HEART Building Dubuque is building workforce development and economic vibrancy by replicating the successful HEART Youth model. Expanded programming serves adults with barriers to employment. Our construction and cabinetry pathways empower participants to take part in projects that revitalize and invest in our urban core through gut-rehabilitation and restoration projects. Our Transitional Employment Pathway provides training and guidance in career and life planning, while helping participants build a diverse and transferrable skillset in maintenance, groundskeeping, hospitality, and more, on the Four Mounds site.
In the Fall of 2019, Four Mounds expanded programming to include adults, resulting in HEART Build Dubuque. Four pathways have evolved in HEART Build Dubuque: Construction, Cabinetry, Home Modifications, and the Transitional Employment Pathway, to serve adults with barriers to employment. All students receive paid, hands-on training, financial literacy, soft skills training, and have access to transportation and food resources.
Our target population includes underserved and unemployed populations including but not limited to high school dropouts, youth aging out of foster care, single parents, adults living in poverty, and individuals with other barriers to employment who are working with Iowa Vocational Rehabilitation Services to gain employability skills and gainful employment.
This pathway consists of two programs through NICC, a short-term certificate (about four months) or a long-term diploma (approximately one year). Once students receive basic training, including OSHA, tool use and safety, first-aid, CPR, and basic math (approximately three weeks), they are hired by Four Mounds to complete the rest of their training on an authentic construction job site.
Students take this class in the Four Mounds Woodshop. It is a short-term certificate program in partnership with NICC where students also receive paid, hands-on training. Students are introduced to the basics of cabinet making, casework, and finish carpentry skills. Additionally, they are introduced to tools of the trade from hand tools to basics of CAD and the CNC router which is the current trend in the cabinet making industry.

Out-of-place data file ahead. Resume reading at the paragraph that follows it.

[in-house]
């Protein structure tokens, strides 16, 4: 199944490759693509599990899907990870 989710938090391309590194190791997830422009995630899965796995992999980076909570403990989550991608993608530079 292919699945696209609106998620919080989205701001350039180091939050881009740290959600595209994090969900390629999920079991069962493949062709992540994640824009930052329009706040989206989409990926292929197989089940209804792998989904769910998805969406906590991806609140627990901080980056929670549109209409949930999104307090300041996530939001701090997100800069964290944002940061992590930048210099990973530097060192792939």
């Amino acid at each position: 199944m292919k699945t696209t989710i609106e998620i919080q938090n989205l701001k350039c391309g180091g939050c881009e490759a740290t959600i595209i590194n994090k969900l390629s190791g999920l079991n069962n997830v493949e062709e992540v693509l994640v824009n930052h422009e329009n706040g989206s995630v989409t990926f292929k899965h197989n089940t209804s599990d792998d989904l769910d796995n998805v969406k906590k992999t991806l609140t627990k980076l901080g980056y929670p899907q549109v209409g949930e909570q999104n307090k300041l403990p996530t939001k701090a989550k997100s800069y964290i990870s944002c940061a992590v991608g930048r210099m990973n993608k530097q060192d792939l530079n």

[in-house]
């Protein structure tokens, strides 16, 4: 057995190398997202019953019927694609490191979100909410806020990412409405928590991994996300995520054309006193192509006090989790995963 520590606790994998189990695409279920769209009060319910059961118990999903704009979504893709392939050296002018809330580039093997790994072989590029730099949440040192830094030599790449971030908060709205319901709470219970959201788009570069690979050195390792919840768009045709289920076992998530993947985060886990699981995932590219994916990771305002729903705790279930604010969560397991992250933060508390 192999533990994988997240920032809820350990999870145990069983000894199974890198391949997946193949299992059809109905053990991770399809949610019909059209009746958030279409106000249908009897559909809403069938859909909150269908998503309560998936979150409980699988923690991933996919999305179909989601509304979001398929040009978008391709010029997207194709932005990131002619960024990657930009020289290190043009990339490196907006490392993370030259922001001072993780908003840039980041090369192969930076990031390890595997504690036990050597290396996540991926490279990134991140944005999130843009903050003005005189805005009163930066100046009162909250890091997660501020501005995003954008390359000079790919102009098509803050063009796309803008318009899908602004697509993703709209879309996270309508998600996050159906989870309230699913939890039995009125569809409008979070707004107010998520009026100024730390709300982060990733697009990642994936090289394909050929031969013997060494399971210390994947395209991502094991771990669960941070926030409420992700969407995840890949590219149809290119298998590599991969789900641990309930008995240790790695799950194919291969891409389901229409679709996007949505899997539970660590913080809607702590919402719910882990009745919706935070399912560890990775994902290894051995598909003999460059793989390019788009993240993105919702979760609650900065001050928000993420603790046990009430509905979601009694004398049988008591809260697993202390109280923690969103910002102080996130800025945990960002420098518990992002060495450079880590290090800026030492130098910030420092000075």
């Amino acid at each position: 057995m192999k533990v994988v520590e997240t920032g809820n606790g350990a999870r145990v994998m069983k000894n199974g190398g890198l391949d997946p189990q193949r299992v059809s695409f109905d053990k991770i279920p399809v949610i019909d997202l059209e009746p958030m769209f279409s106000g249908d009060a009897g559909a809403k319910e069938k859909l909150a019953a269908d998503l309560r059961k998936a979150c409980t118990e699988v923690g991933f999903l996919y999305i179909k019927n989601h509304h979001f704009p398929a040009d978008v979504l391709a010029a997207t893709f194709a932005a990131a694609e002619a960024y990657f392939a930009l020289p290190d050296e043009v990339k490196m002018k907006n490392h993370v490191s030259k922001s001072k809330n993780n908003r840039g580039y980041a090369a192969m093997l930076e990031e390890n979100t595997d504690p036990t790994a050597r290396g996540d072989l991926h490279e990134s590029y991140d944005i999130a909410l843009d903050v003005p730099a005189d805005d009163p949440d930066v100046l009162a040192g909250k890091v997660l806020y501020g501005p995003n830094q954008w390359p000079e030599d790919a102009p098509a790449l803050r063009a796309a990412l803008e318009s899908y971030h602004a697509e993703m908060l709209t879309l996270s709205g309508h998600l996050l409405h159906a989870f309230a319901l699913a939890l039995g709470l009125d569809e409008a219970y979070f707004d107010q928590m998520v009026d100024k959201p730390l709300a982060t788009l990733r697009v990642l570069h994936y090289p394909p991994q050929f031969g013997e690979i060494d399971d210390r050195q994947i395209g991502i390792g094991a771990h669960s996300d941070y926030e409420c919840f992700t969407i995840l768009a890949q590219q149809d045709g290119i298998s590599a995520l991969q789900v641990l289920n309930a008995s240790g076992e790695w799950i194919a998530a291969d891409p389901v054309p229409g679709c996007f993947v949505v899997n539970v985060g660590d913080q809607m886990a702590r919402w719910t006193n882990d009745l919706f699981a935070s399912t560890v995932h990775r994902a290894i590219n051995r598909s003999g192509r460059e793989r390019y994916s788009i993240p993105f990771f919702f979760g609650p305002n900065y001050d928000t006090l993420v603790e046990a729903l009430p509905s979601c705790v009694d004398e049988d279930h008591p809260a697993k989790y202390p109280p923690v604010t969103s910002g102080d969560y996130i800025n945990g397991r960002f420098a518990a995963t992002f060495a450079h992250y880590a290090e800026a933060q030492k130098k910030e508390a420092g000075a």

Build Dubuque—Home Modifications
Students on this pathway are graduates of our youth or adult construction programs that are not quite ready for full-time employment. They work with a job coach to complete home modifications for local, income qualifying seniors so they can safely age in place. Since spring of 2022 our team has completed modifications for more than 15 homeowners.
Build Dubuque—Transitional Employment
Students on this pathway are 18 to 24 years old with significant barriers in life and work. The uniqueness of our site allows for incredibly diverse skill building opportunities for students on this pathway while also providing a beautiful, healing place for the holistic program components carried out each day. Students on the TEP with a job coach to develop a diverse skillset from woodworking, to landscaping and cooking, to building maintenance while also working with a mentor to set and attain personal and career related goals. The duration of this program varies based on individual need and typically lasts for about one year.
by the numbers
The graduation rate for students in HEART Building Dubuque is 92%.
44% of HEART Building Dubuque students have been involved in the criminal justice system.
76% of individuals served in HEART Building Dubuque are in poverty. Following training, this percent is reduced to only 6%.
HEART Building Dubuque has served over 100 students since the Fall of 2019.
HEART Building Dubuque—Construction & Cabinetry students on average enter the program with an annual income of $15,300. Upon completion, and employment in entry level positions, their average annual income increases to $38,000 per year. That is an increase of over 277%!
HEART Building Dubuque is comprised of 27% female students.
The Four Mounds Foundation was formed in 1987, following Elizabeth Burden’s donation of the property to the city of Dubuque in 1982 for educational and recreational purposes. During that five year time period, many of the buildings on the site had fallen into disrepair. Plans were in place to raze the buildings, because of the nationwide economic recession and lack of funding to complete necessary repairs. Thus, the Four Mounds Foundation was formed to carry out Elizabeth Burden’s wishes. The founders of the foundation were creative, and addressed workforce development and resilience-building needs for individuals and the wider community through the challenging work of restoration. Beginning in 1995, the foundation served students at risk through the Youth Empowerment Services (YES) program. Students in the YES program worked with job coaches to restore 17 buildings on the property. The restoration took several years, and the buildings and grounds have now been restored to their original state. Today, the grounds serve as a city park, an inn and conference center, and a hub for vocational training programs for youth and adults, as well as a summer day camp for community youth, many of whom live in poverty.